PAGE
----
Former Chief Justice of India
Assumed Office5th Jan, 1987
Retires On19th Nov, 1992
Assistant Government Pleader for the State of Maharashtra in the City Civil Court Bombay5th December, 1964
Government Pleader 16th January 1967-1969
Additional Judge of the Bombay High Court 4th November 1969
Permanent Judge of the Bombay High Court1971-
Chief Justice of the Bombay High CourtJune 1986-
Judge of the Supreme Court 1st May, 1987
Madhukar Harilal Kania enrolled as an advocate on the 1st November 1949. He mostly practiced in civil suits and commercial matters at the Bombay High Court and the Bombay City Civil Court. He was appointed as the Assistant Government Pleader for the State of Maharashtra in the City Civil Court Bombay on 5th December 1964, and later became the Government Pleader on 16th January 1967, till 1969.
He started as an Additional Judge of the Bombay High Court with his appointment on 4th November 1969. He became a permanent Judge, Bombay High Court by 1971 and was later made the Chief Justice of the Bombay high Court in June 1986. He was then elevated as the judge of the Supreme Court on 1st May 1987, and later as the 23rd Chief Justice of India on 13th December 1991, succeeding Justice K.N. Singh. After serving for almost a year as the Chief Justice of India, he retired on 17th November 1992.
During his term of around five years at the Supreme Court, Justice M.H. Kania was a part of 454 benches, and authored 107 judgments.
Justice Kania worked on cases concerning constitutional law, property law, direct-taxation, service matters, and tenancy matters.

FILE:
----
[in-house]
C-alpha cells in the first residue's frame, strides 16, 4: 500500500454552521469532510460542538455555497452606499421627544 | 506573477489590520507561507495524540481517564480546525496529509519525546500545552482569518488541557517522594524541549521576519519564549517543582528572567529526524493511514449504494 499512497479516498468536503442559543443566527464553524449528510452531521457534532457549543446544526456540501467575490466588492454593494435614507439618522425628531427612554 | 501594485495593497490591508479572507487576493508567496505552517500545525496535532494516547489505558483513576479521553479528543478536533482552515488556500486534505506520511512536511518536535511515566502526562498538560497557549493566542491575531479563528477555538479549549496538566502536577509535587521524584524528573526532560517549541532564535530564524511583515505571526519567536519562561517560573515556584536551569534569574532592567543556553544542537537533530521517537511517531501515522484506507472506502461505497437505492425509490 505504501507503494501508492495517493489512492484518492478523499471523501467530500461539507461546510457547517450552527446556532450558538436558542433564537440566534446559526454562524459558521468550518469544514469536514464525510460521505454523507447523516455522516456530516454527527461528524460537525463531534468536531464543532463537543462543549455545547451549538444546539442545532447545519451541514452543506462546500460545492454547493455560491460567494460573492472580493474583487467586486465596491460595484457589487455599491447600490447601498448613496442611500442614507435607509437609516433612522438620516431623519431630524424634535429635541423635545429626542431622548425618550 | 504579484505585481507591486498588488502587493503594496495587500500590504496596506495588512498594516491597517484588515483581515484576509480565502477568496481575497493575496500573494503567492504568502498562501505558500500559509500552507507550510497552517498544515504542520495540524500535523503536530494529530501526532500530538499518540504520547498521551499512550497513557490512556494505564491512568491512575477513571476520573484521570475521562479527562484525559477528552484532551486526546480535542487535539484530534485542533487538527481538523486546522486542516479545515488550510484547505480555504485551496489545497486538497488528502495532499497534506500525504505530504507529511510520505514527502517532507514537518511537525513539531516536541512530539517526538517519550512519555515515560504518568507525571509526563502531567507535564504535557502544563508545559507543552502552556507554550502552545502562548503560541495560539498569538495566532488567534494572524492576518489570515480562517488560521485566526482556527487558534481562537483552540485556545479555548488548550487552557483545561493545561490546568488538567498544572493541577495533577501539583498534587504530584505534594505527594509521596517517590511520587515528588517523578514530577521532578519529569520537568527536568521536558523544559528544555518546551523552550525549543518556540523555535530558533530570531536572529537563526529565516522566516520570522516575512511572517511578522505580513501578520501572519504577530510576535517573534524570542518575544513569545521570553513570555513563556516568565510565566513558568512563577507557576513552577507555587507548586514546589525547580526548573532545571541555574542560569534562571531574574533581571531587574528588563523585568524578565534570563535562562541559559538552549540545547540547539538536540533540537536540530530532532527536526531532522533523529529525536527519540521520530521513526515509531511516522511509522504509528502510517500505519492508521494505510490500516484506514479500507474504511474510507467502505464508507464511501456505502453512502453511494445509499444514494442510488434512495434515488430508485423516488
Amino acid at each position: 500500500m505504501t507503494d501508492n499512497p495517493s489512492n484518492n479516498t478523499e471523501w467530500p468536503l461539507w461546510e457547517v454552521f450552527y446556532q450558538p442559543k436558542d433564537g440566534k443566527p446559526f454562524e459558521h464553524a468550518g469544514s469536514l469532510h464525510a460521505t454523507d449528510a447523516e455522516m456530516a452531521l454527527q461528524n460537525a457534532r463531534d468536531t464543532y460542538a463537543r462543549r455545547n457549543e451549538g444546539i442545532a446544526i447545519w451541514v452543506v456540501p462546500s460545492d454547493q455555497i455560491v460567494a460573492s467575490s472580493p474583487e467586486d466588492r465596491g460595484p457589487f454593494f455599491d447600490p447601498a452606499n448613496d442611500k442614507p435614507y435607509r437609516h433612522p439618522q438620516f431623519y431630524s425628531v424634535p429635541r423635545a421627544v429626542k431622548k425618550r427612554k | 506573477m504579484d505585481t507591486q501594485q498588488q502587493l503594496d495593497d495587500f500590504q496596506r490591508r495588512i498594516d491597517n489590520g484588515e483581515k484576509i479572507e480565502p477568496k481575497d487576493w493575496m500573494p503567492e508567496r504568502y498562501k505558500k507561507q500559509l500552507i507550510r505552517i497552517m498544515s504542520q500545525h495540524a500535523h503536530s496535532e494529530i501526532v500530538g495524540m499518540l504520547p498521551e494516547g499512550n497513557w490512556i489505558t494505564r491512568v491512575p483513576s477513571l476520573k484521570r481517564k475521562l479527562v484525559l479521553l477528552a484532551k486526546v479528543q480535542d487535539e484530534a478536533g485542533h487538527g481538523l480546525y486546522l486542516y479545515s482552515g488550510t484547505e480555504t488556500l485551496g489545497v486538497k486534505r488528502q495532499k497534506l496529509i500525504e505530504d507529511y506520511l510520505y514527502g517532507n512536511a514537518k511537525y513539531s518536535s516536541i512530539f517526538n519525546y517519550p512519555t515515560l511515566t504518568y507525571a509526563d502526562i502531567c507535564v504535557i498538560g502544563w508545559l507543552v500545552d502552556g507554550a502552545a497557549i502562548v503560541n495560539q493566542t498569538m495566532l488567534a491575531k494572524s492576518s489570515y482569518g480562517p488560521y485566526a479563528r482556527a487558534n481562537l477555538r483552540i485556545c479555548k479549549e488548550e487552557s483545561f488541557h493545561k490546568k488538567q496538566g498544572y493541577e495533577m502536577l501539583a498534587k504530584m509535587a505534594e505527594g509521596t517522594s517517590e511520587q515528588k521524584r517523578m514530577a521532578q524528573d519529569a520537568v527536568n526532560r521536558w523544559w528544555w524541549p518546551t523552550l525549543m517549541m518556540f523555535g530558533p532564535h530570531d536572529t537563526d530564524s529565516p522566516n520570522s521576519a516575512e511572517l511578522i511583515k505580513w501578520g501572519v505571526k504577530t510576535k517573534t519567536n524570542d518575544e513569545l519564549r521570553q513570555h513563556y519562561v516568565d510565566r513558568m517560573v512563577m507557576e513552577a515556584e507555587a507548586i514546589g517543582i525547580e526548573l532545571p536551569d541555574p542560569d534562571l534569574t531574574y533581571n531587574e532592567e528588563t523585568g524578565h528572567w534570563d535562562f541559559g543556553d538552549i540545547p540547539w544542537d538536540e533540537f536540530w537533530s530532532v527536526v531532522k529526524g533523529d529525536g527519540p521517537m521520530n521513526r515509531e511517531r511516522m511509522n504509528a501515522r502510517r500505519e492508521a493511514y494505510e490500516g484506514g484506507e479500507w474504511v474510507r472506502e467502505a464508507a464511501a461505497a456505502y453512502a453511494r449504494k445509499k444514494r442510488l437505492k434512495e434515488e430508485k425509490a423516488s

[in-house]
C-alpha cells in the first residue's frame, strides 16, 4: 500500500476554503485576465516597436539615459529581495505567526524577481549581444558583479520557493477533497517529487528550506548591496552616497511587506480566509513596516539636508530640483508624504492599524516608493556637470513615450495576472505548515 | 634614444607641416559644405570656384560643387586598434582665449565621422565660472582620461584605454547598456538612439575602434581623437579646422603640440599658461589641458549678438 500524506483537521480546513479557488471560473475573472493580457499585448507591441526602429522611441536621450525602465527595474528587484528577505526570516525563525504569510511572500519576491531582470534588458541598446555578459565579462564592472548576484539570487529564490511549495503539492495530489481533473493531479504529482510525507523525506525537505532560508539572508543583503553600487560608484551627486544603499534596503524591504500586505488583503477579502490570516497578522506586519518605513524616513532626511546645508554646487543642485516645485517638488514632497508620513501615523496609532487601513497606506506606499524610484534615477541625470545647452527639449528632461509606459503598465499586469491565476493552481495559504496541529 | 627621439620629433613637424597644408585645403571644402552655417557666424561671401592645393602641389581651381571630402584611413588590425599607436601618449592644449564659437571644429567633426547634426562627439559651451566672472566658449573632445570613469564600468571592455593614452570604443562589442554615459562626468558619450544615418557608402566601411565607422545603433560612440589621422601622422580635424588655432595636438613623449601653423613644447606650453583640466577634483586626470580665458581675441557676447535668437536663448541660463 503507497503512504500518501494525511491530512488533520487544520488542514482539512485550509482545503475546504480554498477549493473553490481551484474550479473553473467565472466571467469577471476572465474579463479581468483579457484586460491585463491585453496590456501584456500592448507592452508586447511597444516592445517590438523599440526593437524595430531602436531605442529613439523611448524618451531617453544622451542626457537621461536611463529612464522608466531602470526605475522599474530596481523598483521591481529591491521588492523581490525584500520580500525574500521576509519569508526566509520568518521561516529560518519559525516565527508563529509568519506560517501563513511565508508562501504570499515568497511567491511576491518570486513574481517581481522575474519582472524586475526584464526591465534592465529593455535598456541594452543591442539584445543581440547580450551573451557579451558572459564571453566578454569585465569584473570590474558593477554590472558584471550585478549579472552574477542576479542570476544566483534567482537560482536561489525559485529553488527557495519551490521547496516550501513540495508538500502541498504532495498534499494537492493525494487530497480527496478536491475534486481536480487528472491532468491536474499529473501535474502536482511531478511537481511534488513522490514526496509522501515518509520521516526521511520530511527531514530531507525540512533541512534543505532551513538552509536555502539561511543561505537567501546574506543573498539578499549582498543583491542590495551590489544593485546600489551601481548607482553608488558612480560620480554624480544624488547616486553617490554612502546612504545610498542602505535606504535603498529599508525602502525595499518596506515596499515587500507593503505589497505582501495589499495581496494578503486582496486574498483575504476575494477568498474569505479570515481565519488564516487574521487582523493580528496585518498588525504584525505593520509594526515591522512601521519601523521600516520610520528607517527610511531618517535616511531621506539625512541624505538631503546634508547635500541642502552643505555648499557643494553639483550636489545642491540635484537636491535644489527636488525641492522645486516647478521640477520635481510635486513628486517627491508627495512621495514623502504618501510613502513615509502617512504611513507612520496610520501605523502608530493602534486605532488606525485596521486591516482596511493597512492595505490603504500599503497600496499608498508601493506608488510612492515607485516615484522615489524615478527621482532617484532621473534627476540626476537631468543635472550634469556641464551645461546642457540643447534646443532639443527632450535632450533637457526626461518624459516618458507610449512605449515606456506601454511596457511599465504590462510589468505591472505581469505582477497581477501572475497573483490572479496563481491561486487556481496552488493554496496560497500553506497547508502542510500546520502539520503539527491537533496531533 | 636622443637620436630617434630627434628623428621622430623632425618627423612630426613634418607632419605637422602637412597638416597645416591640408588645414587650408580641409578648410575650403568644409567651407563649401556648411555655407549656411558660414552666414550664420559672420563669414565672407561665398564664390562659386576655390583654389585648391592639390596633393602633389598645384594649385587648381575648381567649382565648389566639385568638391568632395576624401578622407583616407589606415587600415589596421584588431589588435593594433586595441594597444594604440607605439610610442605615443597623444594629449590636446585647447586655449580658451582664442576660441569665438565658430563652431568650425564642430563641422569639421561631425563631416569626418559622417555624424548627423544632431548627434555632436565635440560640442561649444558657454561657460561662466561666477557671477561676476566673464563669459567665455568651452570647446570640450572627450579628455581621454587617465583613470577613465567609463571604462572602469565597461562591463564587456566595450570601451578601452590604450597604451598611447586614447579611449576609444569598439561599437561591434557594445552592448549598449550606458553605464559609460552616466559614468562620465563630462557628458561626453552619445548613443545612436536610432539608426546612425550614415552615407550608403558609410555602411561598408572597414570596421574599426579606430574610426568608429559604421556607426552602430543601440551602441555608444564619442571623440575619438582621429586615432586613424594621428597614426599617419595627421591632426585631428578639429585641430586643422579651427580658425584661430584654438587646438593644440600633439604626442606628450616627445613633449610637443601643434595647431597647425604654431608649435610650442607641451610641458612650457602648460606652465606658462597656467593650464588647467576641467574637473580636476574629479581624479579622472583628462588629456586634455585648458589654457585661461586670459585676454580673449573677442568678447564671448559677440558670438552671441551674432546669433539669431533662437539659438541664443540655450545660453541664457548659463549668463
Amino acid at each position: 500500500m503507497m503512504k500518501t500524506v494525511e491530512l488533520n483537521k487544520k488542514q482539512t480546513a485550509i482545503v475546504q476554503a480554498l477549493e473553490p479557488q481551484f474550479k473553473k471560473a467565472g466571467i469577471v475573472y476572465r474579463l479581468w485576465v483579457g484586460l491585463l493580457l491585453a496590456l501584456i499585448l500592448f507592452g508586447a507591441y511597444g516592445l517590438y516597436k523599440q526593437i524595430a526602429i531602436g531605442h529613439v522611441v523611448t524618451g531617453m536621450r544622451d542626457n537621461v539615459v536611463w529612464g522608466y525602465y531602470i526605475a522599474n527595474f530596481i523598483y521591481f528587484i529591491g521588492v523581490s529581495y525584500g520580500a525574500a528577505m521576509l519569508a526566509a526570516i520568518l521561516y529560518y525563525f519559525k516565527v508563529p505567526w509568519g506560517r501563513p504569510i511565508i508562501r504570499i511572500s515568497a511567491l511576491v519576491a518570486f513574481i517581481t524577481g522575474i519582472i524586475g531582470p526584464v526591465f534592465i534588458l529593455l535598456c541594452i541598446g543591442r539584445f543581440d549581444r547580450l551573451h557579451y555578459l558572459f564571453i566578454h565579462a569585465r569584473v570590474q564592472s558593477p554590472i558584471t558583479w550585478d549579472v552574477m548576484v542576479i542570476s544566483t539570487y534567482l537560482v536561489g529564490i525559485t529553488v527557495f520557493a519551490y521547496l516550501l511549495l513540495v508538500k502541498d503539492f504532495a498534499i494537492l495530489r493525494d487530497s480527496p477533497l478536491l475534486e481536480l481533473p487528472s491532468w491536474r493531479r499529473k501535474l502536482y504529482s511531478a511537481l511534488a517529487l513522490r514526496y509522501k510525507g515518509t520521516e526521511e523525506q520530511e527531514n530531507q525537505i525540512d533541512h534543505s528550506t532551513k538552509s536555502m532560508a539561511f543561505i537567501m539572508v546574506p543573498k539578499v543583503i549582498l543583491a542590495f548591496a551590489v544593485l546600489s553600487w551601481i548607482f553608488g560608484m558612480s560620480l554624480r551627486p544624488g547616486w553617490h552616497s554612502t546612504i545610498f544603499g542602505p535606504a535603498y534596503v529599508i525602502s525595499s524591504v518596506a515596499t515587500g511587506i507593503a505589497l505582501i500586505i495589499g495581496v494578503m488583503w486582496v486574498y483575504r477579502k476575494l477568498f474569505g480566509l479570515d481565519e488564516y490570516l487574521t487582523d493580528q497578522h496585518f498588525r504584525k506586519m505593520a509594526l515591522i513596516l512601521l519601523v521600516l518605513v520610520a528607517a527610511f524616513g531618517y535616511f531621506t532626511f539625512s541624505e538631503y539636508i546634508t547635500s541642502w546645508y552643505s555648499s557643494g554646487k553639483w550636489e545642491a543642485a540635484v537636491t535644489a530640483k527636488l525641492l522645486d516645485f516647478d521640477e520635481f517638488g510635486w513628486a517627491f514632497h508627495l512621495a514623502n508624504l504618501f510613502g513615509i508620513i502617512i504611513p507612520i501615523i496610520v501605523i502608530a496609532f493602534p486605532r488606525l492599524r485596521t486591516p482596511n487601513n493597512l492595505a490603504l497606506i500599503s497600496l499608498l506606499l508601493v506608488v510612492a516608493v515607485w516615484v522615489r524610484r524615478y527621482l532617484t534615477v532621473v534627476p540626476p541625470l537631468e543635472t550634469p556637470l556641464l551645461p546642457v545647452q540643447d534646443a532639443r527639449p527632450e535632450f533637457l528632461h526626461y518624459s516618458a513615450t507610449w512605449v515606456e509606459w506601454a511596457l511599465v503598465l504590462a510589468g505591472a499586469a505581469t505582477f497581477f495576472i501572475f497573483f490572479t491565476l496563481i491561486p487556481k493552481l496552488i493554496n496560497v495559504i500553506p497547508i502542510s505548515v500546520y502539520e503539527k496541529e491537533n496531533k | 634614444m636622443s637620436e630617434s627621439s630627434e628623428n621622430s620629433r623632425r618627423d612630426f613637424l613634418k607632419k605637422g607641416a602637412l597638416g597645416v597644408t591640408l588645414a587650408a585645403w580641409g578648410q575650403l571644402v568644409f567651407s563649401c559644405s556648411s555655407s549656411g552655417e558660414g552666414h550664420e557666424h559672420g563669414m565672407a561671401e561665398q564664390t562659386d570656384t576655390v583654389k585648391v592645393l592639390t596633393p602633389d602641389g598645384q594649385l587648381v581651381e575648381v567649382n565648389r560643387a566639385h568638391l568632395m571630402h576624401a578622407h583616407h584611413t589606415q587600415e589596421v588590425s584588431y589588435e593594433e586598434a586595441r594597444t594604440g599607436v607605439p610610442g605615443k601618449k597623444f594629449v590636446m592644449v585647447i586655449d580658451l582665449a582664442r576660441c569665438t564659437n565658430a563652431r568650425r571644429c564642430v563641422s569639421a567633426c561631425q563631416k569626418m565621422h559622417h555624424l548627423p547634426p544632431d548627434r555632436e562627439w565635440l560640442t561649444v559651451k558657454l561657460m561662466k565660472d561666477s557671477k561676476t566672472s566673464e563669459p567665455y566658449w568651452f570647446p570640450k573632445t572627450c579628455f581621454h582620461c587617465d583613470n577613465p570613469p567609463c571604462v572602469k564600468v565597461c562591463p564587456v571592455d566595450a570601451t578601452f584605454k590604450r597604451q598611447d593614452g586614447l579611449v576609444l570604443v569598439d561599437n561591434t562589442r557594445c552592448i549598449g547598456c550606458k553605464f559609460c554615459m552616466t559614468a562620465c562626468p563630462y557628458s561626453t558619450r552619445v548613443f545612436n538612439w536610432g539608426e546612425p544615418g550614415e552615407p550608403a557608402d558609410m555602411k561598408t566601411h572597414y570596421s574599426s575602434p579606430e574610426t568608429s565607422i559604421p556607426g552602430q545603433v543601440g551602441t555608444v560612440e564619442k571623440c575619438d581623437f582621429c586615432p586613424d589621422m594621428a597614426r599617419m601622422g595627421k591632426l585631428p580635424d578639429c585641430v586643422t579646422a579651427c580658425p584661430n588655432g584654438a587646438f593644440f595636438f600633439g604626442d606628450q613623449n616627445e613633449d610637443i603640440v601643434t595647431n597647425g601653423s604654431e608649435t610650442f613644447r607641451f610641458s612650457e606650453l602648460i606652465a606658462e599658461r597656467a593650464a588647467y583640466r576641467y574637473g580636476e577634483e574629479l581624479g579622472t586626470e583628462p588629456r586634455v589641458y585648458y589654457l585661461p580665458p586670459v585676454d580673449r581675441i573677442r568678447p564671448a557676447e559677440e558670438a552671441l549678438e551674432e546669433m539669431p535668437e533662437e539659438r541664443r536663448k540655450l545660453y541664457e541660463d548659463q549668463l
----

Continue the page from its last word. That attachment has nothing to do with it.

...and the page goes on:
A nine judge Bench delivered one of the most pivotal cases relating to reservations in India: Indra Sawhney v. Union of India. Chief Justice M.H. Kania was a part of the majority. The judgment introduced the “creamy layer” concept, and their exclusion from reservations. The judgment considered caste as a marker to identify social backwardness of OBCs. Economic backwardness could not be the only criteria- the economic and educational backwardness had to be because of the social backwardness, for a class to be under OBCs. Reservations in government services for OBCs was upheld based on these parameters, but the judgment also said that reservations in promotions were not allowed.
In MC Mehta v. State of Tamil Nadu, was a public interest litigation concerning child labour.. Relying on Articles 39 and 45 of the Constitution, Justice Kania said that children could not be employed in factories dealing with hazardous items. Further, even if grown up children wanted to work because of unfortunate economic conditions, they could only be involved in packaging and not manufacturing - provided that the children were kept away from the manufacturing area. He also gave directions in the judgment to improve the quality of life of children employed in factories.